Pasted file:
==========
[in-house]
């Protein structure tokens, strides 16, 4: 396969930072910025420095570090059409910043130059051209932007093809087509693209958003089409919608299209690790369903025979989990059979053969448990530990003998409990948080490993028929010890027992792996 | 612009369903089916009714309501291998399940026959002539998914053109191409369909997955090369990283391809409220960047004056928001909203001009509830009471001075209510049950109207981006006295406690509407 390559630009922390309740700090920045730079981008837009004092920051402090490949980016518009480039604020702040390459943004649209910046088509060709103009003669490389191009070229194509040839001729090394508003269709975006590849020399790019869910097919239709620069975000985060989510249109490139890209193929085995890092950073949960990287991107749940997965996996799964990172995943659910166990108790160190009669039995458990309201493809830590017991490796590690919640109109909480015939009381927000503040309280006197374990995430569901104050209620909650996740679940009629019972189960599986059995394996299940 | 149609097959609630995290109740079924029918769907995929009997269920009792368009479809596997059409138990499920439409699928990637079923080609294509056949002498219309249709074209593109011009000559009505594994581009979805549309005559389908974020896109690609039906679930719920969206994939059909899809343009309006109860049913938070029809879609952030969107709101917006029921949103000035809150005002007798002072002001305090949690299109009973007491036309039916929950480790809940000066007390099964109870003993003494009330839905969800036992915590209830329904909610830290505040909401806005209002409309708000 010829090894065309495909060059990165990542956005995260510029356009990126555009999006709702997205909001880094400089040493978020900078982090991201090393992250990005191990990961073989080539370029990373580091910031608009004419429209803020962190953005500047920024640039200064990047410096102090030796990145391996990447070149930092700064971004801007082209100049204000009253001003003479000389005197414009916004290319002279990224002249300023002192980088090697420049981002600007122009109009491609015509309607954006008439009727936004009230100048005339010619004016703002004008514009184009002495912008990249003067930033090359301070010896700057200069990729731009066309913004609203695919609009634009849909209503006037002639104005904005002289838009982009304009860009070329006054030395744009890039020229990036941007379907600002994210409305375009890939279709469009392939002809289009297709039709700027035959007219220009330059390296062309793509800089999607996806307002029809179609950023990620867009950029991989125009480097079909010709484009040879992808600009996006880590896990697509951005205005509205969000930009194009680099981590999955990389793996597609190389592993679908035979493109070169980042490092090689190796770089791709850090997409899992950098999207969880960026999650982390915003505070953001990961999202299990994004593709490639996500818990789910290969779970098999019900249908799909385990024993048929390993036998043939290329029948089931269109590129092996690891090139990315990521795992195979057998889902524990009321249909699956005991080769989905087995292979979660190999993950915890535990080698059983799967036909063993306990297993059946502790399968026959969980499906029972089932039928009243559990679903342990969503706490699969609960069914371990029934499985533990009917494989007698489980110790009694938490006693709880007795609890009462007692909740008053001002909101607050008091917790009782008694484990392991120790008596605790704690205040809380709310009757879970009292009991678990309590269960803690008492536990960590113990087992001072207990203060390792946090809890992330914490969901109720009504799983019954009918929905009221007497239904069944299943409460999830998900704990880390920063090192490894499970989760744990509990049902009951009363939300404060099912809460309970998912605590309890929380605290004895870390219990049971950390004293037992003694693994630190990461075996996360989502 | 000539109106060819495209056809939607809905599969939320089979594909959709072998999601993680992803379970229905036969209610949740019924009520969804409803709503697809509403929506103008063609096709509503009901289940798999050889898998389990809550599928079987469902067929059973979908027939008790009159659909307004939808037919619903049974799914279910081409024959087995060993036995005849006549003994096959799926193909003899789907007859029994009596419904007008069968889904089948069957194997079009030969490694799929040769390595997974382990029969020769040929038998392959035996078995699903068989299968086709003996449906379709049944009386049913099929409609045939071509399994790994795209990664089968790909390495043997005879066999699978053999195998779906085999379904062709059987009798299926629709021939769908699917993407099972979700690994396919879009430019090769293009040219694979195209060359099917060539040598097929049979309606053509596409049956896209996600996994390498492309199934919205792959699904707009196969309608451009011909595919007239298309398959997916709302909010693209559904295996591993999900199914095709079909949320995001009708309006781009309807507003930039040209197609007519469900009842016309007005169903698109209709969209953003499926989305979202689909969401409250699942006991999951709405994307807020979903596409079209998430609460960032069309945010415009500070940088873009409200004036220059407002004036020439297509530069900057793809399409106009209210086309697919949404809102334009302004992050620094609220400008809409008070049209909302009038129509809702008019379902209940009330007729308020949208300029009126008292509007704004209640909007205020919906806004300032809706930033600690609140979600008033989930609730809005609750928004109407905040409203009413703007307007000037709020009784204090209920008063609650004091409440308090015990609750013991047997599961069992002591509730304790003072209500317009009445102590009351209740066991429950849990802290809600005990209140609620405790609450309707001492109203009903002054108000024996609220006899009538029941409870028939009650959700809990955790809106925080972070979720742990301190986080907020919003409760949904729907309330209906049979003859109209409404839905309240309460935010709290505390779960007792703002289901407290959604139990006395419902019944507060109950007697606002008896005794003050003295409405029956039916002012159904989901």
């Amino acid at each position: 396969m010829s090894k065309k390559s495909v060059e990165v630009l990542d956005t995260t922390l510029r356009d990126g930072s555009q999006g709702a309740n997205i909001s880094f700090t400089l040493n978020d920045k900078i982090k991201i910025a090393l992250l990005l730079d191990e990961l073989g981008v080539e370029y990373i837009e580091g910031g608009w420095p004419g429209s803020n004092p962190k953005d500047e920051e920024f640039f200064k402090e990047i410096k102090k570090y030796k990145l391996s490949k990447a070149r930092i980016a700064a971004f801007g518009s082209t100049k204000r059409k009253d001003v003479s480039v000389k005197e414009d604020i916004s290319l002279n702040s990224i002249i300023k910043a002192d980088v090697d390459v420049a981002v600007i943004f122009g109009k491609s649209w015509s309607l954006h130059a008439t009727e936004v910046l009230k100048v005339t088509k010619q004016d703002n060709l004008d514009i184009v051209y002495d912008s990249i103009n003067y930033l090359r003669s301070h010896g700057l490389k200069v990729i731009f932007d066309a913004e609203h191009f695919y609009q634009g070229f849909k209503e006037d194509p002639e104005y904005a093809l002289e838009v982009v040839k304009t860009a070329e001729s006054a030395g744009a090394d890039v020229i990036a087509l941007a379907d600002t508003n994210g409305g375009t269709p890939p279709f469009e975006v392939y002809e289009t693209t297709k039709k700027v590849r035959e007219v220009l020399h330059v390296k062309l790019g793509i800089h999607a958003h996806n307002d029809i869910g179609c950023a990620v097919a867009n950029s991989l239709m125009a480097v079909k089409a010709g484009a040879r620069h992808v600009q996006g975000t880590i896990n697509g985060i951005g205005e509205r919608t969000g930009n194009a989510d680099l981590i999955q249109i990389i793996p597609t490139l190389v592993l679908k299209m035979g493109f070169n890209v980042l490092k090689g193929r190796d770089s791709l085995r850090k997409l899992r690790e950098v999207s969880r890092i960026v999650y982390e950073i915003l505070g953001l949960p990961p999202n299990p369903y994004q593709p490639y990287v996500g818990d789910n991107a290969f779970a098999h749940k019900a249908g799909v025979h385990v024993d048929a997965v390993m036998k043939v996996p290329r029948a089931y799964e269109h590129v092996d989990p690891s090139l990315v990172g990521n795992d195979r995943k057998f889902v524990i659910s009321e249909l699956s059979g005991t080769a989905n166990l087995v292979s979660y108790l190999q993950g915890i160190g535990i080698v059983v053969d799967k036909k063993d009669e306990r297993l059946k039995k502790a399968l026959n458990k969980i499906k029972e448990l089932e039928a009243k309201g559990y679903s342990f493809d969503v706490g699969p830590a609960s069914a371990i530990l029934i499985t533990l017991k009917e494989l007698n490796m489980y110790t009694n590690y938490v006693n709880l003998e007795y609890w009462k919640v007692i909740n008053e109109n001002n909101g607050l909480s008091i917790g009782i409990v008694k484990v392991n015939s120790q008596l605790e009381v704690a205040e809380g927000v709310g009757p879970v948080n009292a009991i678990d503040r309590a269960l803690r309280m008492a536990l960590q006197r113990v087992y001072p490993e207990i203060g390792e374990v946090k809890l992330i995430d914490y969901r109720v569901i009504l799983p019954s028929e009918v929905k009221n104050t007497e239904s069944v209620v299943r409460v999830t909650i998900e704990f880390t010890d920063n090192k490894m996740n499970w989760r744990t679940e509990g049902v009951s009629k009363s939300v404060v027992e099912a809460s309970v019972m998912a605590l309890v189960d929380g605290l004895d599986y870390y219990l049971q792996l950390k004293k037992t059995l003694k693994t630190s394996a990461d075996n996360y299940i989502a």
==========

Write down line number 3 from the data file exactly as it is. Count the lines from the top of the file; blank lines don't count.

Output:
């Amino acid at each position: 396969m010829s090894k065309k390559s495909v060059e990165v630009l990542d956005t995260t922390l510029r356009d990126g930072s555009q999006g709702a309740n997205i909001s880094f700090t400089l040493n978020d920045k900078i982090k991201i910025a090393l992250l990005l730079d191990e990961l073989g981008v080539e370029y990373i837009e580091g910031g608009w420095p004419g429209s803020n004092p962190k953005d500047e920051e920024f640039f200064k402090e990047i410096k102090k570090y030796k990145l391996s490949k990447a070149r930092i980016a700064a971004f801007g518009s082209t100049k204000r059409k009253d001003v003479s480039v000389k005197e414009d604020i916004s290319l002279n702040s990224i002249i300023k910043a002192d980088v090697d390459v420049a981002v600007i943004f122009g109009k491609s649209w015509s309607l954006h130059a008439t009727e936004v910046l009230k100048v005339t088509k010619q004016d703002n060709l004008d514009i184009v051209y002495d912008s990249i103009n003067y930033l090359r003669s301070h010896g700057l490389k200069v990729i731009f932007d066309a913004e609203h191009f695919y609009q634009g070229f849909k209503e006037d194509p002639e104005y904005a093809l002289e838009v982009v040839k304009t860009a070329e001729s006054a030395g744009a090394d890039v020229i990036a087509l941007a379907d600002t508003n994210g409305g375009t269709p890939p279709f469009e975006v392939y002809e289009t693209t297709k039709k700027v590849r035959e007219v220009l020399h330059v390296k062309l790019g793509i800089h999607a958003h996806n307002d029809i869910g179609c950023a990620v097919a867009n950029s991989l239709m125009a480097v079909k089409a010709g484009a040879r620069h992808v600009q996006g975000t880590i896990n697509g985060i951005g205005e509205r919608t969000g930009n194009a989510d680099l981590i999955q249109i990389i793996p597609t490139l190389v592993l679908k299209m035979g493109f070169n890209v980042l490092k090689g193929r190796d770089s791709l085995r850090k997409l899992r690790e950098v999207s969880r890092i960026v999650y982390e950073i915003l505070g953001l949960p990961p999202n299990p369903y994004q593709p490639y990287v996500g818990d789910n991107a290969f779970a098999h749940k019900a249908g799909v025979h385990v024993d048929a997965v390993m036998k043939v996996p290329r029948a089931y799964e269109h590129v092996d989990p690891s090139l990315v990172g990521n795992d195979r995943k057998f889902v524990i659910s009321e249909l699956s059979g005991t080769a989905n166990l087995v292979s979660y108790l190999q993950g915890i160190g535990i080698v059983v053969d799967k036909k063993d009669e306990r297993l059946k039995k502790a399968l026959n458990k969980i499906k029972e448990l089932e039928a009243k309201g559990y679903s342990f493809d969503v706490g699969p830590a609960s069914a371990i530990l029934i499985t533990l017991k009917e494989l007698n490796m489980y110790t009694n590690y938490v006693n709880l003998e007795y609890w009462k919640v007692i909740n008053e109109n001002n909101g607050l909480s008091i917790g009782i409990v008694k484990v392991n015939s120790q008596l605790e009381v704690a205040e809380g927000v709310g009757p879970v948080n009292a009991i678990d503040r309590a269960l803690r309280m008492a536990l960590q006197r113990v087992y001072p490993e207990i203060g390792e374990v946090k809890l992330i995430d914490y969901r109720v569901i009504l799983p019954s028929e009918v929905k009221n104050t007497e239904s069944v209620v299943r409460v999830t909650i998900e704990f880390t010890d920063n090192k490894m996740n499970w989760r744990t679940e509990g049902v009951s009629k009363s939300v404060v027992e099912a809460s309970v019972m998912a605590l309890v189960d929380g605290l004895d599986y870390y219990l049971q792996l950390k004293k037992t059995l003694k693994t630190s394996a990461d075996n996360y299940i989502a």